Caesar is a British author whose work has been featured in the likes of The New Yorker and New York Times Magazine. He is a gifted writer with a knack for lyrical and detailed prose on the act of running, adeptly describing each runner's unique gaits (including how Haile Gebreselassie had an awkward bend in his left elbow resulting from years of running carrying his schoolbooks) and the excitement of the surges and tactics of elites dueling in major marathons. I'm not sure whether Caesar is actually a runner or has any marathons under his belt (unsurprisingly he opted not to run alongside Mutai during his training sessions and instead used a motorcycle) but he writes with the same love for running and detail as the member of your local track club who gushes about the newest foam roller and spills seas of e-ink opining on the various merits of the different Garmin GPS watches.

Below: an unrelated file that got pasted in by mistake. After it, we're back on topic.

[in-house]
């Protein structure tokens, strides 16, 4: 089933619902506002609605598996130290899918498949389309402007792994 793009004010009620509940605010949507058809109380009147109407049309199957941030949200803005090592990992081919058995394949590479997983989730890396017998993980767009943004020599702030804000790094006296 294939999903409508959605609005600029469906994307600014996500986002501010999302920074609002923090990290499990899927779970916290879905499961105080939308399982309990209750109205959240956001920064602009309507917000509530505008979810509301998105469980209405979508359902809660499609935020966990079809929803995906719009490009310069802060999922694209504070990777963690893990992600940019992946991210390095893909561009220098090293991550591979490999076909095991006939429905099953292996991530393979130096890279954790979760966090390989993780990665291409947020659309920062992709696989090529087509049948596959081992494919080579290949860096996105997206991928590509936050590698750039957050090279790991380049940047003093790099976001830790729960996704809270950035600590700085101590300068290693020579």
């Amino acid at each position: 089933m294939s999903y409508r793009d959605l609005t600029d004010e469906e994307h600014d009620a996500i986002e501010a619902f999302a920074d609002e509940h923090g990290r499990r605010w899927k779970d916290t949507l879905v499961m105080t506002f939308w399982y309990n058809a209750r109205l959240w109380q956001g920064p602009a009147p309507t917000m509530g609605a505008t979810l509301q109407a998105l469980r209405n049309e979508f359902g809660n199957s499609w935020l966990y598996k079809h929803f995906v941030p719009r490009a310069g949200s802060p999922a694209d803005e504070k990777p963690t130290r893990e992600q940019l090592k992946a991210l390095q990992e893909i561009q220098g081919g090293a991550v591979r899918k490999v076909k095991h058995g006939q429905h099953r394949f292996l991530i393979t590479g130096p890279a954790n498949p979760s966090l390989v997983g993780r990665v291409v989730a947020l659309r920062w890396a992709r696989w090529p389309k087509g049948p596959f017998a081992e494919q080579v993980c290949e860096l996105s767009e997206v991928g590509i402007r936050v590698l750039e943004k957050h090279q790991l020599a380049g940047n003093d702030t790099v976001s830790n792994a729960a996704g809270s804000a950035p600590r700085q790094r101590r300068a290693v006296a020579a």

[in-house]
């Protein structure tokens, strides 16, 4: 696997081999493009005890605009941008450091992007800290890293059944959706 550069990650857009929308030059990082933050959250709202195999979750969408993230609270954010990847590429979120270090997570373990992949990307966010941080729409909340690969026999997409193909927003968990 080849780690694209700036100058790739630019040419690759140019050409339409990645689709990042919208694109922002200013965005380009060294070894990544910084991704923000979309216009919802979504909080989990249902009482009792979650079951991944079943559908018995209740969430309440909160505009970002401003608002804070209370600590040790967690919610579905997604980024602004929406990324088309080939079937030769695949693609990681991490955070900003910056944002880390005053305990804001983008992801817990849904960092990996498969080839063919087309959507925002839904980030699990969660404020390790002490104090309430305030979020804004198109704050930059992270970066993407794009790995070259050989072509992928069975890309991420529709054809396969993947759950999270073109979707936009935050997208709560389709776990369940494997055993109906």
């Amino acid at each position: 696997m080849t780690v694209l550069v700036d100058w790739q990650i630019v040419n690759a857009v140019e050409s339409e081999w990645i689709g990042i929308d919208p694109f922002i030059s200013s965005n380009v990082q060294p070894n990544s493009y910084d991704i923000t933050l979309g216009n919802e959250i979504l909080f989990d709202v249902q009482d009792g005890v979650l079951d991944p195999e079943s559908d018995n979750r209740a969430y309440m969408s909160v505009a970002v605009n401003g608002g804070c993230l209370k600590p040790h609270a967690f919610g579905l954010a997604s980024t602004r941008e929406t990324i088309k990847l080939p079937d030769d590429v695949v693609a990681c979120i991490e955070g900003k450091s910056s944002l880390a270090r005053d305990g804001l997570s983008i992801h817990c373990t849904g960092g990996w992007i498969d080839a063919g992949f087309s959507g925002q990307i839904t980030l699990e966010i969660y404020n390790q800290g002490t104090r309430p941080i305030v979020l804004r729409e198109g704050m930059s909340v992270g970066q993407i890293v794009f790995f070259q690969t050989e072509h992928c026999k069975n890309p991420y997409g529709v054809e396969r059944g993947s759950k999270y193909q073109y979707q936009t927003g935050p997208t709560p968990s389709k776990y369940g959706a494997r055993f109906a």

As a marathoner who loves to geek out on LetsRun and honestly would seriously consider bringing Lore of Running to the beach (assuming I could fit that Brobdingnagian tome in my beach bag without breaking it) I've been eager to read Two Hours since I saw the positive review it received in The Economist when the book was released in the UK this summer. I'm pleased to report that it exceeded my expectations and may likely go down as my favorite sports book released in 2015. While depth is sometimes sacrificed for breadth, Two Hours is the best general-interest book on the marathon and a vital addition for any runner looking for an entertaining and comprehensive volume about long-distance running. I have tried to read everything I can get my hands on about running and marathoning, and I was still constantly learning new trivia tidbits (including how the pace clock for the lead pack stalled at an incorrect time during the 2012 Berlin Marathon and threw off runners' times, a thorough debunking of Pheidippides' claim to marathon trailblazing, and how the 1908 Olympic Marathon in London which standardized the 26.2 mile distance was actually found to be 174 yards short of 26.2 miles itself when re-measured roughly a century later, among many others) in addition to Caesar's in-depth examination into Mutai's life as an athlete. If you strictly prefer your ambulation with one foot always on the ground and don't understand all the hubbub around the marathon and its record times then you probably won't enjoy Two Hours. Given its subject matter I'm not sure Two Hours has the same crossover appeal as Chris McDougall's Born to Run which had a more extended and cohesive narrative and spearheaded an athletic shoe cushioning movement (that is actually somewhat debunked in Two Hours as many elites are now clamoring for firmer shoes with more cushioning and higher heel drops). That said, I can't recommend Two Hours strongly enough if you are even somewhat interested in participating in or following distance running as it is the best non-instructional book I've read on the topic.